Little House on the PrairieFrom time to time, Bas Bleu’s editors will share with you some of the books that have had a profound impact on our lives. They won’t necessarily be grand literary classics or hard-hitting political tomes. They will be books that have stayed with us over the years and shaped who we are. If you’d like to share a significant title from your own life, feel free to do so in the comments section below.

This week, Bas Bleu’s senior buyer and reviewer AG tells us about a treasured reading experience from her childhood:

As an only child, I know how valuable books can be in providing companionship. But, when I reflect on my youth, the formative reading experience that stands out involves forging a deeper connection between me and another (real!) person.

When I was around eight years old, my mother suggested that we read Laura Ingalls Wilder’s Little House on the Prairie together. Every night we’d snuggle up in my twin bed, taking turns reading aloud from the novel. It was a perfect activity for those in between years—I was a little too old to be read a bedtime story, but I still craved the comfort of the routine.

Our goal was a chapter a night, but Mom would usually give in to my plea for just one more. Soon we’d devoured the first installment of young Laura’s hardscrabble pioneering life, but neither of us was ready to leave the loving fold of the Ingalls family—or to give up our special time together. So we picked up the next book in the series, and eventually read our way through all eight Little House titles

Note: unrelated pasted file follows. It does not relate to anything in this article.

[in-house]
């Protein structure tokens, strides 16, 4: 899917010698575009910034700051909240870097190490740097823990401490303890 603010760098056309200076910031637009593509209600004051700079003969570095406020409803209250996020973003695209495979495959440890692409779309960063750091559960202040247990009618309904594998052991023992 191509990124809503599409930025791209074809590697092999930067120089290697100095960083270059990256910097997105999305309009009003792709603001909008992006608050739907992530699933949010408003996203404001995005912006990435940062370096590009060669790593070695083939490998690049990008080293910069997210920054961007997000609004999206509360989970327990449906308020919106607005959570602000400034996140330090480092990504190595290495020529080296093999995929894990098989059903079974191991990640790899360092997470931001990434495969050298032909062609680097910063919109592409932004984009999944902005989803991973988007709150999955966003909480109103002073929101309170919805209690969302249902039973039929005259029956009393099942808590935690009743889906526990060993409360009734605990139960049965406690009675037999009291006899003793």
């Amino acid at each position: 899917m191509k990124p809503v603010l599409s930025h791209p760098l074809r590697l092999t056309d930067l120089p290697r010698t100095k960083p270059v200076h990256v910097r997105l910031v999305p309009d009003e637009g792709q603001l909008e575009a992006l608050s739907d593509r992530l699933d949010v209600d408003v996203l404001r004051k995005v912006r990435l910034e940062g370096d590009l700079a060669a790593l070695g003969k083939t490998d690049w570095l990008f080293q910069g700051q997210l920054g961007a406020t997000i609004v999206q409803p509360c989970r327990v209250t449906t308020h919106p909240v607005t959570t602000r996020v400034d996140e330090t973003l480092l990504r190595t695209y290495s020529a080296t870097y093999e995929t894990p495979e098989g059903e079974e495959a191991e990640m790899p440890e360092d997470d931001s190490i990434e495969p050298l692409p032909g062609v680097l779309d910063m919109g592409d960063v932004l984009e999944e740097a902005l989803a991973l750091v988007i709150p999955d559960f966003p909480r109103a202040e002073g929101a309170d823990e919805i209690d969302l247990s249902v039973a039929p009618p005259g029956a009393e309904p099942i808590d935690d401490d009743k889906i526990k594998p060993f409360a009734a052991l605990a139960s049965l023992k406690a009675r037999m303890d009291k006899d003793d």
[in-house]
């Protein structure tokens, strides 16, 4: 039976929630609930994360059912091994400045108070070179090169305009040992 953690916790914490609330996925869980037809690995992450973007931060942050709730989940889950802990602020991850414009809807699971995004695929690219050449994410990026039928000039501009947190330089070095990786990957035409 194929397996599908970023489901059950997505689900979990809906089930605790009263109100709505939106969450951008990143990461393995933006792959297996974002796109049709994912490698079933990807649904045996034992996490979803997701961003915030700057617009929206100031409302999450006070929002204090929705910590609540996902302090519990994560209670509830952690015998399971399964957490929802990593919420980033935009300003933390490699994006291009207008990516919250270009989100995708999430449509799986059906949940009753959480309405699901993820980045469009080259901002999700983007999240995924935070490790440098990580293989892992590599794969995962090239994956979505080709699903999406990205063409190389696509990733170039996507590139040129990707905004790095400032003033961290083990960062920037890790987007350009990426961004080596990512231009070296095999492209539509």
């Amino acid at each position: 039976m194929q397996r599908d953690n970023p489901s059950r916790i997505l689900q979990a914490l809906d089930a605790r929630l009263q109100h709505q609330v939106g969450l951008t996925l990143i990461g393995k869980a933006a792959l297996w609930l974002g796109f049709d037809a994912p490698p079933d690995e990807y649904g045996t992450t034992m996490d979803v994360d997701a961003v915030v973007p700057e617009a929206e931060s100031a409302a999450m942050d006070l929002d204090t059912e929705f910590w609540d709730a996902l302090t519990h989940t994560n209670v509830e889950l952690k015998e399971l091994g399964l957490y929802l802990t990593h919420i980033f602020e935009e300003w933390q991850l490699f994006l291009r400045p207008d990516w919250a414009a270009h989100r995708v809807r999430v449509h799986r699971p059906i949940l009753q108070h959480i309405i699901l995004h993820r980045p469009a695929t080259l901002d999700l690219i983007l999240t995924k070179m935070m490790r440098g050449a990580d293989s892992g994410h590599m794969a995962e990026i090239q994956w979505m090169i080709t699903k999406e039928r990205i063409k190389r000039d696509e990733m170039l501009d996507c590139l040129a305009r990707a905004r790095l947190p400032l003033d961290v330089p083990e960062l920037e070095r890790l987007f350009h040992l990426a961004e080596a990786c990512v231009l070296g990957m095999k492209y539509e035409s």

There’s something very intimate about reading to someone else. When it was my turn to read, noticing my mother enjoying the story helped give me confidence in my own voice. When my mom read, I’d close my eyes and picture the characters in my mind, pulling the covers tighter during the severe winter scenes, tearing up at Mary’s strength during her suffering, laughing when mean Nellie Oleson got her due. Reading the books together also gave us an entry to discuss issues that went beyond the printed page: friendship, love, grieving, and sacrifice.

My daughter turns three soon, and our bedtime reading fare consists of such books as Good Night Moon, Little Golden Books, Curious George, and the like. The nightly story time is a ritual I cherish. As my baby girl seems to be growing up so quickly, it’s comforting to see my old dog-eared paperbacks of the Little House series on her bookshelf, to know that I’ll be able to extend that special time just a little bit longer.